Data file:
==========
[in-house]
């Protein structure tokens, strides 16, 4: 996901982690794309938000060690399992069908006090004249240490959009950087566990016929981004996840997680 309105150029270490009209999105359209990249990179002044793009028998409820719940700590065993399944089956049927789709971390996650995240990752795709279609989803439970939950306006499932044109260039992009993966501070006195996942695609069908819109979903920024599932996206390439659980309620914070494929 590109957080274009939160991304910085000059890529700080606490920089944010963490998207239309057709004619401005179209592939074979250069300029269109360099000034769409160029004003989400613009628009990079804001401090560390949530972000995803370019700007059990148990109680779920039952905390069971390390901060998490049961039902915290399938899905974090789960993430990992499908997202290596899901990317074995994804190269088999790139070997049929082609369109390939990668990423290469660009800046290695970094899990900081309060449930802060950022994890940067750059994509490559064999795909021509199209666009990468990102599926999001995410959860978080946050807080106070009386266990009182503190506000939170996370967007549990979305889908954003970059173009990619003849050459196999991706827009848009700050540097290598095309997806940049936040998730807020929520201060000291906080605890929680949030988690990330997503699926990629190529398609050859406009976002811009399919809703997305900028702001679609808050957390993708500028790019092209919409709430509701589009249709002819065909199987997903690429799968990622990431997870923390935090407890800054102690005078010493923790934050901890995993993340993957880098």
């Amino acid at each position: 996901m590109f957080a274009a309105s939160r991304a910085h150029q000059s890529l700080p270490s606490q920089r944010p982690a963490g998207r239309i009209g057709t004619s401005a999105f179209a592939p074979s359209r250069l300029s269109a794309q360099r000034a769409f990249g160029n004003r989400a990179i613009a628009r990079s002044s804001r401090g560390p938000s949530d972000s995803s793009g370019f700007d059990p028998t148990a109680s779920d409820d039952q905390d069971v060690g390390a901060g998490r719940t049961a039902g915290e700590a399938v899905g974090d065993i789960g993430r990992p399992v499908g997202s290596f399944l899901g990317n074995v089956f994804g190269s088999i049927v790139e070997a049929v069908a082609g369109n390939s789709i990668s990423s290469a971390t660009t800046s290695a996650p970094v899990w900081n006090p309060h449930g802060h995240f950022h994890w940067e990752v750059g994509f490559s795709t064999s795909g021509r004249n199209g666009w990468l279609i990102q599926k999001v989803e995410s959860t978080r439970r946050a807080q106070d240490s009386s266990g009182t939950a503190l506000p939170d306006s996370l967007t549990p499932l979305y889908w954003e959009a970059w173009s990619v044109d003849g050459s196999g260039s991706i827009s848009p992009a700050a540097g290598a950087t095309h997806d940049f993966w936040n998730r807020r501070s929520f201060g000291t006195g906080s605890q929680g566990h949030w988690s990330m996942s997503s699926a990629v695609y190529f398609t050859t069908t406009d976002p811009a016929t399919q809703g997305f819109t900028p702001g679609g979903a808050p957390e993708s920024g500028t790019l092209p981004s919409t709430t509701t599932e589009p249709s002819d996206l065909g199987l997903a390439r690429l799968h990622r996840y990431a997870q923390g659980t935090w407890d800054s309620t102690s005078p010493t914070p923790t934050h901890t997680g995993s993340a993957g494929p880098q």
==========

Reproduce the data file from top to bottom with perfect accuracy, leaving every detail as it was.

[in-house]
């Protein structure tokens, strides 16, 4: 996901982690794309938000060690399992069908006090004249240490959009950087566990016929981004996840997680 309105150029270490009209999105359209990249990179002044793009028998409820719940700590065993399944089956049927789709971390996650995240990752795709279609989803439970939950306006499932044109260039992009993966501070006195996942695609069908819109979903920024599932996206390439659980309620914070494929 590109957080274009939160991304910085000059890529700080606490920089944010963490998207239309057709004619401005179209592939074979250069300029269109360099000034769409160029004003989400613009628009990079804001401090560390949530972000995803370019700007059990148990109680779920039952905390069971390390901060998490049961039902915290399938899905974090789960993430990992499908997202290596899901990317074995994804190269088999790139070997049929082609369109390939990668990423290469660009800046290695970094899990900081309060449930802060950022994890940067750059994509490559064999795909021509199209666009990468990102599926999001995410959860978080946050807080106070009386266990009182503190506000939170996370967007549990979305889908954003970059173009990619003849050459196999991706827009848009700050540097290598095309997806940049936040998730807020929520201060000291906080605890929680949030988690990330997503699926990629190529398609050859406009976002811009399919809703997305900028702001679609808050957390993708500028790019092209919409709430509701589009249709002819065909199987997903690429799968990622990431997870923390935090407890800054102690005078010493923790934050901890995993993340993957880098």
């Amino acid at each position: 996901m590109f957080a274009a309105s939160r991304a910085h150029q000059s890529l700080p270490s606490q920089r944010p982690a963490g998207r239309i009209g057709t004619s401005a999105f179209a592939p074979s359209r250069l300029s269109a794309q360099r000034a769409f990249g160029n004003r989400a990179i613009a628009r990079s002044s804001r401090g560390p938000s949530d972000s995803s793009g370019f700007d059990p028998t148990a109680s779920d409820d039952q905390d069971v060690g390390a901060g998490r719940t049961a039902g915290e700590a399938v899905g974090d065993i789960g993430r990992p399992v499908g997202s290596f399944l899901g990317n074995v089956f994804g190269s088999i049927v790139e070997a049929v069908a082609g369109n390939s789709i990668s990423s290469a971390t660009t800046s290695a996650p970094v899990w900081n006090p309060h449930g802060h995240f950022h994890w940067e990752v750059g994509f490559s795709t064999s795909g021509r004249n199209g666009w990468l279609i990102q599926k999001v989803e995410s959860t978080r439970r946050a807080q106070d240490s009386s266990g009182t939950a503190l506000p939170d306006s996370l967007t549990p499932l979305y889908w954003e959009a970059w173009s990619v044109d003849g050459s196999g260039s991706i827009s848009p992009a700050a540097g290598a950087t095309h997806d940049f993966w936040n998730r807020r501070s929520f201060g000291t006195g906080s605890q929680g566990h949030w988690s990330m996942s997503s699926a990629v695609y190529f398609t050859t069908t406009d976002p811009a016929t399919q809703g997305f819109t900028p702001g679609g979903a808050p957390e993708s920024g500028t790019l092209p981004s919409t709430t509701t599932e589009p249709s002819d996206l065909g199987l997903a390439r690429l799968h990622r996840y990431a997870q923390g659980t935090w407890d800054s309620t102690s005078p010493t914070p923790t934050h901890t997680g995993s993340a993957g494929p880098q």